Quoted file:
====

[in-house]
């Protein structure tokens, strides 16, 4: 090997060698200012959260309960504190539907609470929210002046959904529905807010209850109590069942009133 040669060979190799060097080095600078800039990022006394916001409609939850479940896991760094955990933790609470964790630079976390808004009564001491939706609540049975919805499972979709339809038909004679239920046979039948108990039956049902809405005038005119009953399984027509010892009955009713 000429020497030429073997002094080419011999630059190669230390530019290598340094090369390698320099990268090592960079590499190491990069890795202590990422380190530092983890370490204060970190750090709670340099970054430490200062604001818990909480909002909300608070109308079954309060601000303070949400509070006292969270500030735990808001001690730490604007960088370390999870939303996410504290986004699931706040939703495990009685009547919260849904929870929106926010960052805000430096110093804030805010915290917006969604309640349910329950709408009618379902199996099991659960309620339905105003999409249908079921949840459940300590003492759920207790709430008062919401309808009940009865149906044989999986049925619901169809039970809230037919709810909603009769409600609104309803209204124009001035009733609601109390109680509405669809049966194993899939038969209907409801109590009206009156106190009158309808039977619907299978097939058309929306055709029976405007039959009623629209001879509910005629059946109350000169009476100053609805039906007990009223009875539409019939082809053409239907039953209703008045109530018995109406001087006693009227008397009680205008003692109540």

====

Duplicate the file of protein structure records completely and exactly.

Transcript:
[in-house]
């Protein structure tokens, strides 16, 4: 090997060698200012959260309960504190539907609470929210002046959904529905807010209850109590069942009133 040669060979190799060097080095600078800039990022006394916001409609939850479940896991760094955990933790609470964790630079976390808004009564001491939706609540049975919805499972979709339809038909004679239920046979039948108990039956049902809405005038005119009953399984027509010892009955009713 000429020497030429073997002094080419011999630059190669230390530019290598340094090369390698320099990268090592960079590499190491990069890795202590990422380190530092983890370490204060970190750090709670340099970054430490200062604001818990909480909002909300608070109308079954309060601000303070949400509070006292969270500030735990808001001690730490604007960088370390999870939303996410504290986004699931706040939703495990009685009547919260849904929870929106926010960052805000430096110093804030805010915290917006969604309640349910329950709408009618379902199996099991659960309620339905105003999409249908079921949840459940300590003492759920207790709430008062919401309808009940009865149906044989999986049925619901169809039970809230037919709810909603009769409600609104309803209204124009001035009733609601109390109680509405669809049966194993899939038969209907409801109590009206009156106190009158309808039977619907299978097939058309929306055709029976405007039959009623629209001879509910005629059946109350000169009476100053609805039906007990009223009875539409019939082809053409239907039953209703008045109530018995109406001087006693009227008397009680205008003692109540």